Referring now to FIG. 9, the user, having obtained access 905 to the network access device, launches 907 the specific interactive service he wishes to engage, which, in this embodiment, is a game. Depending on the specific nature or characteristics of the game, the user may be prompted to specify one or more variables. For example, in multi-player games, the user may be prompted to search for and/or select an opponent or opponents for the game. Alternatively, if the network access device is dedicated to a specific application, the application may independently launch upon receiving an instruction by the server to provide the user access. Although certain games or applications may be immediately accessible through the Interactive Gaming Station as a result of local storage within the network access device or automatic access via the network, other games may require the user to take additional steps. For example, certain console gaming devices use specific game cartridges or CDs that need to be inserted into the gaming device itself in order to allow the user to access the game. As a result, the Interactive Service Facility will preferably include an automatic console game cartridge dispenser that is operatively connected to the network. Users desiring to access a specific console game cartridge will be prompted to use the dispenser. At the dispenser, the user will be prompted to select the specific game cartridge that he is interested in using through an interface provided on the dispenser. In order to obtain the cartridge, the user will be required to swipe his smart card through a reader provided on the dispenser, which is in communication with the central server. Assuming the user is authorized to check-out console game cartridges in general, or the specific console game cartridge that has been selected, the dispenser will make the cartridge available to the user. By requiring the user to provide his smart card identification, the Interactive Service Facility can better control access to the console game cartridges, monitor their use, appropriately bill and update user's records and minimize the risk of theft of these items.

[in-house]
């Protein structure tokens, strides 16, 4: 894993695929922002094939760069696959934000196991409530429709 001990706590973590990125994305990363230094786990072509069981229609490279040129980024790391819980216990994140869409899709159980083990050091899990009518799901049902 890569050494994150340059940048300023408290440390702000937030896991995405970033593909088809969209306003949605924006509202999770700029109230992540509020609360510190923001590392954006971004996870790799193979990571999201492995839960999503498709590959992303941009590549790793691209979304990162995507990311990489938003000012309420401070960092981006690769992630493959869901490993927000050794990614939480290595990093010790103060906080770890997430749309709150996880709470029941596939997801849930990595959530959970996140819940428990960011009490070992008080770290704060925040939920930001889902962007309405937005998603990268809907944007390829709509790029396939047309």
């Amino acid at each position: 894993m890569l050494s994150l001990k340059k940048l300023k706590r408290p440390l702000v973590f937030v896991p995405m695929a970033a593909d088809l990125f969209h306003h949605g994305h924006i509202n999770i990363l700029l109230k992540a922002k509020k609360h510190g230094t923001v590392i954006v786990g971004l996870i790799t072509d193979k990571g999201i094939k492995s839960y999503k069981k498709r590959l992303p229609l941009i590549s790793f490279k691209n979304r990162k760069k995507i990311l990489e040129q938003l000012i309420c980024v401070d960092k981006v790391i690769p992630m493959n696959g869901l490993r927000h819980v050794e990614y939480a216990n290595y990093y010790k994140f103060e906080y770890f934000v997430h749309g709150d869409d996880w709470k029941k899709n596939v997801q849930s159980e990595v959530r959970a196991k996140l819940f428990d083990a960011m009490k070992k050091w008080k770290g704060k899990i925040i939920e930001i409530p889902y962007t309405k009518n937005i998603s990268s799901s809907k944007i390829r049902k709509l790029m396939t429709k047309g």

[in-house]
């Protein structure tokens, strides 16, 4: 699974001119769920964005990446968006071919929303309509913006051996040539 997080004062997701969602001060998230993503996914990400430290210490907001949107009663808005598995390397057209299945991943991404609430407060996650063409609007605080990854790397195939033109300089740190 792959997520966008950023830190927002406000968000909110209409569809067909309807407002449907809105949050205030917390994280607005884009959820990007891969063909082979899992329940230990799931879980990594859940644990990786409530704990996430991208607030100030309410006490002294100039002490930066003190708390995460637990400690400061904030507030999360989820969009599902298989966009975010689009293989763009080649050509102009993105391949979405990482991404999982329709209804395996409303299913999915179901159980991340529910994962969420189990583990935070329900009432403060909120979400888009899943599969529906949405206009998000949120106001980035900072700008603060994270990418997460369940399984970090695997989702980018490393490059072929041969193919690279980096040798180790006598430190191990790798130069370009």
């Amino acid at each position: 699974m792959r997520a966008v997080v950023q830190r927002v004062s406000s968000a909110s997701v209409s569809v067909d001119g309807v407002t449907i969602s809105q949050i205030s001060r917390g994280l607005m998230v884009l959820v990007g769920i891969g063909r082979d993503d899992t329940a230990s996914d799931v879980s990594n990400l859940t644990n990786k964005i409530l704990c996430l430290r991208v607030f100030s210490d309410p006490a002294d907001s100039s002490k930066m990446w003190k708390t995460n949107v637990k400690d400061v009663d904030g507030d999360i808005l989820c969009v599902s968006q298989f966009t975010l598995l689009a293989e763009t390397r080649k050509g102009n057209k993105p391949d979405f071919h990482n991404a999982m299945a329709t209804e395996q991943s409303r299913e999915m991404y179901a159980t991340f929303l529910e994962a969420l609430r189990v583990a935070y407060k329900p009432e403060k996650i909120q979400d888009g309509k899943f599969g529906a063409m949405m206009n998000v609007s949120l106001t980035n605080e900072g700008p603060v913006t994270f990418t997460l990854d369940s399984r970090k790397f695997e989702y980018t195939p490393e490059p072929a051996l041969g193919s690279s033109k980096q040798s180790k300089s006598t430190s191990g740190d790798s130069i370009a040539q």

After the user completes his gaming session 909 and terminates his use of the selected interactive service, the user logs off the system by engaging 913 a log-off icon displayed on the network access device. Upon receipt of a log-off request, the network access device displays 915 a dialog box asking the user to confirm the log-off request by clicking on a “yes” button or to return to using the interactive service by clicking on a “no” button. If the user clicks 917 on the “no” button, the network access device does not initiate 919 the log-off procedure and provides the user access to the interactive services once again. If the user confirms 921 the request to log-off, the network access device initiates the log-off procedure. The log-off request is transmitted 923 to the server and the network access device displays 925 an informational message requesting the user to wait as the system logs him off. The server, having received the log-off request, accesses 927 the user database that has the most recently updated versions of the previously communicated information. The information mirrors the information provided upon log-in and preferably includes monetary balance, reward points, user name, and total prior user playing time, each piece of information having been updated on a substantially real-time basis throughout the user's session by the network management system, to be described below. The server then sends 929 that information to the network access device. Upon receiving the information, the network access device instructs 931 the smart card read/write device to write 933 the received information onto the smart card inserted therein. After the read/write device conducts the writing process, it instructs 937 the network access device to display 939 an informational message to the user informing him that the session is complete and that he can remove his card.